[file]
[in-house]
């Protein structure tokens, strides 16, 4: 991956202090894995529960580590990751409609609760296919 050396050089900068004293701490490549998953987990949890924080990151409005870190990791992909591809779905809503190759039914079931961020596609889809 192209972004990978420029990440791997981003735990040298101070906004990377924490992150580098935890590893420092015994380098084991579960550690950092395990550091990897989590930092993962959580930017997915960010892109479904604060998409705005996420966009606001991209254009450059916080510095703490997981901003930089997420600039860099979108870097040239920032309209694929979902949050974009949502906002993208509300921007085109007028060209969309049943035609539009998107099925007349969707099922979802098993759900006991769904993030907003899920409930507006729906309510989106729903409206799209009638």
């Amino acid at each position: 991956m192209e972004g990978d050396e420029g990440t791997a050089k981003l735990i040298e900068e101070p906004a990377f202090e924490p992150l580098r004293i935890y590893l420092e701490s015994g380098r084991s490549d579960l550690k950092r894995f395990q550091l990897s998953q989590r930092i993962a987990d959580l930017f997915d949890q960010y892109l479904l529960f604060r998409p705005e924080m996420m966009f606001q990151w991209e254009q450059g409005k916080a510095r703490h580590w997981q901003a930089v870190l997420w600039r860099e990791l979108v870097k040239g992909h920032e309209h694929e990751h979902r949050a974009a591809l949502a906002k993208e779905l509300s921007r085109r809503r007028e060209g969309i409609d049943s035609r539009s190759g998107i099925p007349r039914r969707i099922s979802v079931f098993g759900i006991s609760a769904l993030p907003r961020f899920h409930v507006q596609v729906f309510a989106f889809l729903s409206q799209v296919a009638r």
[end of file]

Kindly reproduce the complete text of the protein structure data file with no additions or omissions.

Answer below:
[in-house]
């Protein structure tokens, strides 16, 4: 991956202090894995529960580590990751409609609760296919 050396050089900068004293701490490549998953987990949890924080990151409005870190990791992909591809779905809503190759039914079931961020596609889809 192209972004990978420029990440791997981003735990040298101070906004990377924490992150580098935890590893420092015994380098084991579960550690950092395990550091990897989590930092993962959580930017997915960010892109479904604060998409705005996420966009606001991209254009450059916080510095703490997981901003930089997420600039860099979108870097040239920032309209694929979902949050974009949502906002993208509300921007085109007028060209969309049943035609539009998107099925007349969707099922979802098993759900006991769904993030907003899920409930507006729906309510989106729903409206799209009638």
């Amino acid at each position: 991956m192209e972004g990978d050396e420029g990440t791997a050089k981003l735990i040298e900068e101070p906004a990377f202090e924490p992150l580098r004293i935890y590893l420092e701490s015994g380098r084991s490549d579960l550690k950092r894995f395990q550091l990897s998953q989590r930092i993962a987990d959580l930017f997915d949890q960010y892109l479904l529960f604060r998409p705005e924080m996420m966009f606001q990151w991209e254009q450059g409005k916080a510095r703490h580590w997981q901003a930089v870190l997420w600039r860099e990791l979108v870097k040239g992909h920032e309209h694929e990751h979902r949050a974009a591809l949502a906002k993208e779905l509300s921007r085109r809503r007028e060209g969309i409609d049943s035609r539009s190759g998107i099925p007349r039914r969707i099922s979802v079931f098993g759900i006991s609760a769904l993030p907003r961020f899920h409930v507006q596609v729906f309510a989106f889809l729903s409206q799209v296919a009638r």